Black and Hispanic Americans are most at risk from air pollution, but white Americans are the biggest polluters.
A new study published Monday in the Proceedings of the National Academy of Sciences of the United States of America attributes this disparity to the consumption of goods and services.
Morning Shift talks to two environmental activists in Chicago about what the study means for minority communities in the city.
What does this new study tell us?
Naomi Davis: It’s no news flash. Folks like Kim and I have been out here as frontline community-based, environmental justice, low-income communities really teaching and advocating that those of us who are hit first and worst by the impacts of global warming, pollution, the climate crisis are the ones contributing least to it.
Jenn White: Now, Kim … what was your initial response to the report?
Kim Wasserman: I think it, first of all, confirmed what our communities have confirmed for a long time but don’t necessarily always have the science in our neighborhood. We’ve been doing truck counting, we’ve been doing air monitoring sponsored by the EPA. We actually had to go out and fundraise to get the tools to prove what we thought was true.
And this report comes at a really come time. Particularly this morning at City Council today, they’re going to be voting on three massive projects, one of which is the Hilco development at the former coal power plant site in Little Village that will become a one-million-square-foot warehouse.
On how consumer consumption affects air pollution
Wasserman: With the ease of online shopping now, folks definitely don’t have to go to the store — they can just go online and click a button. What they fail to understand is warehouses that were once located out in Joliet, Waukegan, they need to be closer in order for folks to get their delivery in 24 hours, the same day.
So folks are looking for what’s called the last mile of logistics. And in Little Village, we meet that perfectly because we’re the last neighborhood before you go into Cicero. Already as a neighborhood, we’re seeing a huge influx of diesel trucks. We’re already seeing 4.4 diesel trucks a minute on 31st and Pulaski.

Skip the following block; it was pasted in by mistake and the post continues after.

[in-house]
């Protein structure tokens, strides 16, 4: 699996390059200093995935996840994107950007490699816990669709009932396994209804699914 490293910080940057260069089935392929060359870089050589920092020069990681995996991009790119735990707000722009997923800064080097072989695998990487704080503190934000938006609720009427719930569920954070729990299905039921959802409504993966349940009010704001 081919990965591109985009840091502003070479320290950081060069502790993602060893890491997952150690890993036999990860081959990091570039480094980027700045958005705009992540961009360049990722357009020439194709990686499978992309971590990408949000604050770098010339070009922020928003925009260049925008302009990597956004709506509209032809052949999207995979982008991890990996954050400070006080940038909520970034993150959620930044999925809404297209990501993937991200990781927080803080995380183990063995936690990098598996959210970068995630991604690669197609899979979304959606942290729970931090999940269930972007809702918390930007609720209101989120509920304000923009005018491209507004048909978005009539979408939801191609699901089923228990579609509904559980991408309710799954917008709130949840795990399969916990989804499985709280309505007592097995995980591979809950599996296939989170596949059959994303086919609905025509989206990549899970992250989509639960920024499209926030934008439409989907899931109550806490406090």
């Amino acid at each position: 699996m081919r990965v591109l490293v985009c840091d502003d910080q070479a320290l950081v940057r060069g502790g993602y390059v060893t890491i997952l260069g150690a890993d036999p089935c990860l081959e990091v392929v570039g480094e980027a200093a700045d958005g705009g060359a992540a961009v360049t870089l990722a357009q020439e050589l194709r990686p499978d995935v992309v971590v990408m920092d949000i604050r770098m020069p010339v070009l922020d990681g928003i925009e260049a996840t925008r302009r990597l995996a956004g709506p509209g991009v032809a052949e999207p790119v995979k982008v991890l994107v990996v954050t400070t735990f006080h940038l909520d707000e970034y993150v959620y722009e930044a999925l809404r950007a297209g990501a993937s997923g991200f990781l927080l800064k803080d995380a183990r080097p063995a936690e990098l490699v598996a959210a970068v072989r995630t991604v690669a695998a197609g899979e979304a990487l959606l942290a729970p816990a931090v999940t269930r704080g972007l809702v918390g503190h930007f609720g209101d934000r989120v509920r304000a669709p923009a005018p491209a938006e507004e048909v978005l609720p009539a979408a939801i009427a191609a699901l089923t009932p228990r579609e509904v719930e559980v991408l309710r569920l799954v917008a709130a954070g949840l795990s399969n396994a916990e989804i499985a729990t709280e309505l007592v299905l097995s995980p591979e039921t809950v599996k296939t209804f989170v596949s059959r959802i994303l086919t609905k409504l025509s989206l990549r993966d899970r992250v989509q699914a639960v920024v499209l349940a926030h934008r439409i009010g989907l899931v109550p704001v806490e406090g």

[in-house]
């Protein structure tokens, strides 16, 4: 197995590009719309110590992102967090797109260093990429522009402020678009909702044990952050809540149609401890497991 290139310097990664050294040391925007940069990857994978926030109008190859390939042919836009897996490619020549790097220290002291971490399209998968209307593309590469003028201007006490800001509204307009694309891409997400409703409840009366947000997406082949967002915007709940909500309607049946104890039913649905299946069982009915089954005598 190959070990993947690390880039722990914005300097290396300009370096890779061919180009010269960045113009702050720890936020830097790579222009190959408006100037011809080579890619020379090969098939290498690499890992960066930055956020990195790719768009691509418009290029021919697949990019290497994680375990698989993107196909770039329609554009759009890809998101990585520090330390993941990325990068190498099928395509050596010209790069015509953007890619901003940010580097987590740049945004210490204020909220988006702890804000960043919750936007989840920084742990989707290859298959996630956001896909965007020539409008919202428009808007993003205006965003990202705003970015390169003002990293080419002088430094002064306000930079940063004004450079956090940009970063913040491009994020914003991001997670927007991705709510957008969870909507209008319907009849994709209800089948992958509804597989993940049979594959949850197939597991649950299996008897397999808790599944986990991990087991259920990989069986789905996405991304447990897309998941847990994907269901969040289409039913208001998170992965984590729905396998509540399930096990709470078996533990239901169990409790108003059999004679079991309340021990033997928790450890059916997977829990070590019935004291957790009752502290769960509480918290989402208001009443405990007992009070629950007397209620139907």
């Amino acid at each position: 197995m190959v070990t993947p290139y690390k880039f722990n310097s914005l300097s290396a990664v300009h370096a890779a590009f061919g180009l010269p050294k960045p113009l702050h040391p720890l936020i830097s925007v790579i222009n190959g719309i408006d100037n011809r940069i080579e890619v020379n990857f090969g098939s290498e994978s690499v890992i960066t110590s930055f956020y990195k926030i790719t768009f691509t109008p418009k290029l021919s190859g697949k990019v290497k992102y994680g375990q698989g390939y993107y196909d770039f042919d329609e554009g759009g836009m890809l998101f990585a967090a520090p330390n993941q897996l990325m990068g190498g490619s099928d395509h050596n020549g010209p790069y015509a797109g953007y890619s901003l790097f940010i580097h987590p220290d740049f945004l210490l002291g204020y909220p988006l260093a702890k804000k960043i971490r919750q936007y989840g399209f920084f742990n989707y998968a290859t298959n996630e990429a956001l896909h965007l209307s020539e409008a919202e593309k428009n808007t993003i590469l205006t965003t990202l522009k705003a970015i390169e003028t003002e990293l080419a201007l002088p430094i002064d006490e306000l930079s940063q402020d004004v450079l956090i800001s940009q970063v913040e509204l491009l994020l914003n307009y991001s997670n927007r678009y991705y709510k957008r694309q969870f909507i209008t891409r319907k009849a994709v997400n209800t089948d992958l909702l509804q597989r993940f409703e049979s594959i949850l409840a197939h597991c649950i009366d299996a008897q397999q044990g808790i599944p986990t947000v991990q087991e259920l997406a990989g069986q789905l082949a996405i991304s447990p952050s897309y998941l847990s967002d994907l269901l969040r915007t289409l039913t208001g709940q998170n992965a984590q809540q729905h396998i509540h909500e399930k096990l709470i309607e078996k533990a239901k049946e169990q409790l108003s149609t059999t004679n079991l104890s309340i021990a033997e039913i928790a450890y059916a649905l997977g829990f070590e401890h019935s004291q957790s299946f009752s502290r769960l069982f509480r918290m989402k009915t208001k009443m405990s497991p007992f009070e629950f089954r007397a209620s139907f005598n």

On major health, social issues stemming from air pollution
Davis: Big, big, big, big issue is Norfolk Southern … you have social and family harm, you have diesel particulate because the intermodal facility there is connecting with the highway, is connecting with the train system.
These trucks are, as studies have demonstrated, dispensing this diesel particulate. And in the location closest to me, they are separated only by a barbed wire fence from a 900-unit development, Parkway Gardens, owned by Related Midwest, which is the developer of the Sterling Bay Lincoln Yards project.
White: Kim, can you give us a little more details around the health impacts we see?
Davis: One of the things that we know for a fact is that Little Village on the Southwest Side or South Lawndale actually has the second-worst air quality in the entire state of Illinois … and it’s beyond us that even the city’s own data and fact-finding tells them that, and yet they’re still moving forward with more warehouses on the Southwest Side.
And this is a concern for us because our community already sees a higher burden of asthma, respiratory issues, COPD — different asthma-related issues. But there’s also more and more research that’s finding a link between air quality issues and diabetes, air quality issues and high blood pressure, air quality issues and depression.
And so as a community of color that already does not have access to resources like that, much less health insurance for a lot of our folks, how we mitigate those harms is even a bigger question of this conversation.
This interview was edited for clarity and brevity by Stephanie Kim. Click "play" to hear the full conversation.
GUESTS: Kim Wasserman, executive director of the Little Village Environmental Justice Organization
Naomi Davis, CEO and founder of Blacks In Green
LEARN MORE: Study Finds Racial Gap Between Who Causes Air Pollution And Who Breathes It (NPR 3/12/19)